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Physical activity guidelines for adults aged 19 to 64
The World Health Organization issues new recommendations on physical activity.. Here's how much exercise you need
The World Health Organization's new recommendations for physical activity come at a time when the coronavirus pandemic continues to wreak havoc around the world, and being overweight or obese has been linked to an increased risk of severe COVID-19 symptoms and hospitalization.
The World Health Organization previously recommended that adults aged 18 to 64 get at least 150 minutes of moderate exercise, or at least 75 minutes of vigorous exercise, each week. Previous recommendations included only healthy adults, while the new recommendations also include people with chronic diseases or disabilities.
"Physical activity is critical to health and well-being and can help add years to life," WHO Director-General Dr Tedros Adhanom Ghebreyesus said in a press release.
Ghebreyesus noted that every step we take is especially important at the present time as we deal with the restrictions of the "Covid-19" pandemic, adding: "We must all act daily, with safety and creativity."
The World Health Organization puts some basic principles in mind. The first is that everyone can benefit from being more active, that some physical activity is better than no activity, and that you can start with simple exercises and increase the frequency, intensity and duration of exercise over time.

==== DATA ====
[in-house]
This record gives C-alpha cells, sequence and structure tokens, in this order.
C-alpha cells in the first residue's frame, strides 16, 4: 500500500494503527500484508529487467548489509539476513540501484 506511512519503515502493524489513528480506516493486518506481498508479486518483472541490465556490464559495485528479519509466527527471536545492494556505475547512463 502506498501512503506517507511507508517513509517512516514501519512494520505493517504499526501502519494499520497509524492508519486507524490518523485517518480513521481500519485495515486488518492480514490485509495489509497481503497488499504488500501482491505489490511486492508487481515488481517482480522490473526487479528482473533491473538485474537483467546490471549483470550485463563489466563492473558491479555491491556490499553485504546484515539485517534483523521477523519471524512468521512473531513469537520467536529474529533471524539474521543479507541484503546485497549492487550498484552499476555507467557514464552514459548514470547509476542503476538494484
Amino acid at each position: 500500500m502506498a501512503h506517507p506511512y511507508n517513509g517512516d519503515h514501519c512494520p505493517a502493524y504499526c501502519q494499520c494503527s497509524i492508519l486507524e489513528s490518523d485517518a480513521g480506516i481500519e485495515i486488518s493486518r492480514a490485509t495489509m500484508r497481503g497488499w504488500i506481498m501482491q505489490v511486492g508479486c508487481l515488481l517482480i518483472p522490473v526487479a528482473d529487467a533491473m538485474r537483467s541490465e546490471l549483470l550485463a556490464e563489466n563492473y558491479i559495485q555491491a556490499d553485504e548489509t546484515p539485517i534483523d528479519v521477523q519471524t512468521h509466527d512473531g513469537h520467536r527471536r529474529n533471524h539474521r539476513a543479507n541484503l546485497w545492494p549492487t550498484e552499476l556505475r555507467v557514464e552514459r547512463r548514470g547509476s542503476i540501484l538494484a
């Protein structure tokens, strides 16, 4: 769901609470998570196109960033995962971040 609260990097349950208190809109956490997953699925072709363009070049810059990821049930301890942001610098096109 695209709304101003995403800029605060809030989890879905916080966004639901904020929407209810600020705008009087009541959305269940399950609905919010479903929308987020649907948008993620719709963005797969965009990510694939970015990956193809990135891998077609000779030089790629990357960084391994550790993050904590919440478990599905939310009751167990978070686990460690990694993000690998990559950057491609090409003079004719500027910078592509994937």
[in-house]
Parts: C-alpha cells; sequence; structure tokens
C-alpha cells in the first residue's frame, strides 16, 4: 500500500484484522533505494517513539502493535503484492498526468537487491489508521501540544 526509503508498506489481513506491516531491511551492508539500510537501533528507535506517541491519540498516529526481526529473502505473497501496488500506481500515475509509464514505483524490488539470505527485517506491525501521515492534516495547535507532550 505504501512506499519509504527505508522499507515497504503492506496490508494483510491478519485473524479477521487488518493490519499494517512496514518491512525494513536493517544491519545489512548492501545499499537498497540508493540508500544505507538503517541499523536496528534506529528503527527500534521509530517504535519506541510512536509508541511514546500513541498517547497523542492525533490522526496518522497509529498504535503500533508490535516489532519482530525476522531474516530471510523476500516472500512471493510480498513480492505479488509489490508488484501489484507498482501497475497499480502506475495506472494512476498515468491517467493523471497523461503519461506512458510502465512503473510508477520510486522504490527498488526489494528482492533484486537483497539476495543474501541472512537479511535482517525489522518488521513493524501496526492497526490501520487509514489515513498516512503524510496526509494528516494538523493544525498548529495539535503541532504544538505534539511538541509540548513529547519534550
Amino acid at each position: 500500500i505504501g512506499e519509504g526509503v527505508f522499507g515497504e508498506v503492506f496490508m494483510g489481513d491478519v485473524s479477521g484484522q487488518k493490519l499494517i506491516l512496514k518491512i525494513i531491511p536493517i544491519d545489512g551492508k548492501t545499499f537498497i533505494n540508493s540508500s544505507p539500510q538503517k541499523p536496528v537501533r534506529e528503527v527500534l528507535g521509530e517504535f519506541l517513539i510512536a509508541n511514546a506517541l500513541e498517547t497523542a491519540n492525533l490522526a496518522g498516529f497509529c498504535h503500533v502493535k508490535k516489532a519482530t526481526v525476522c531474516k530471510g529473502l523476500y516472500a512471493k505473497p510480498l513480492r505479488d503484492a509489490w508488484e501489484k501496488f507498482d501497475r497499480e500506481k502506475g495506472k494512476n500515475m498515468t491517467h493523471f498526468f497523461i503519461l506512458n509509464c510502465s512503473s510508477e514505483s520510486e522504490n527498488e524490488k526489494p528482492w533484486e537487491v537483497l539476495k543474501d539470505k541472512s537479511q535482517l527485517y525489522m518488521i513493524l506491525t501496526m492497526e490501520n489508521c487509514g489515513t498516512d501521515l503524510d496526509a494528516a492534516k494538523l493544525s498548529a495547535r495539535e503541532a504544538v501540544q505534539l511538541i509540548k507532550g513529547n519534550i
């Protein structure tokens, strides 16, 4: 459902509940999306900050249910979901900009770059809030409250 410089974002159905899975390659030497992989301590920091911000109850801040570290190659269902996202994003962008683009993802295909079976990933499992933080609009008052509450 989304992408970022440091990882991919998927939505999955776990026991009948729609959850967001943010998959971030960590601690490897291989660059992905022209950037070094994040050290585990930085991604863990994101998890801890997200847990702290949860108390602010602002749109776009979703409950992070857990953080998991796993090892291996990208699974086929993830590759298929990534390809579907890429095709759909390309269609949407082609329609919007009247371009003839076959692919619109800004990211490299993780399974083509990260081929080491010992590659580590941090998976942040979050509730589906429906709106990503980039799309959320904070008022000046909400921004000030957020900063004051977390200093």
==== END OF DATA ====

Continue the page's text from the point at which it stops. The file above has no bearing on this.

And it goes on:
You can also strengthen your muscles at home or in the gym when it is safe, especially since physical activity is good for the heart, body and mind.
What children and teens need
Children up to 17 years old need at least 60 minutes of moderate to vigorous exercise every day, according to the new recommendations. It should include aerobic exercises, such as jogging or cycling. Exercises that strengthen muscles and bones are also essential.
Until children become more active, they should look to exercise options as a time to have fun, said Dr. Stephanie Walsh, medical director of child health at Children's Center Atlanta.
“In general, children and teens always report that they want to be physically active in order to be with their friends, have fun and learn something,” Craig Williams, Professor of Child Physiology and Health and Director of the Child Health and Exercise Research Center at the University of Exeter in England, explained by email. new".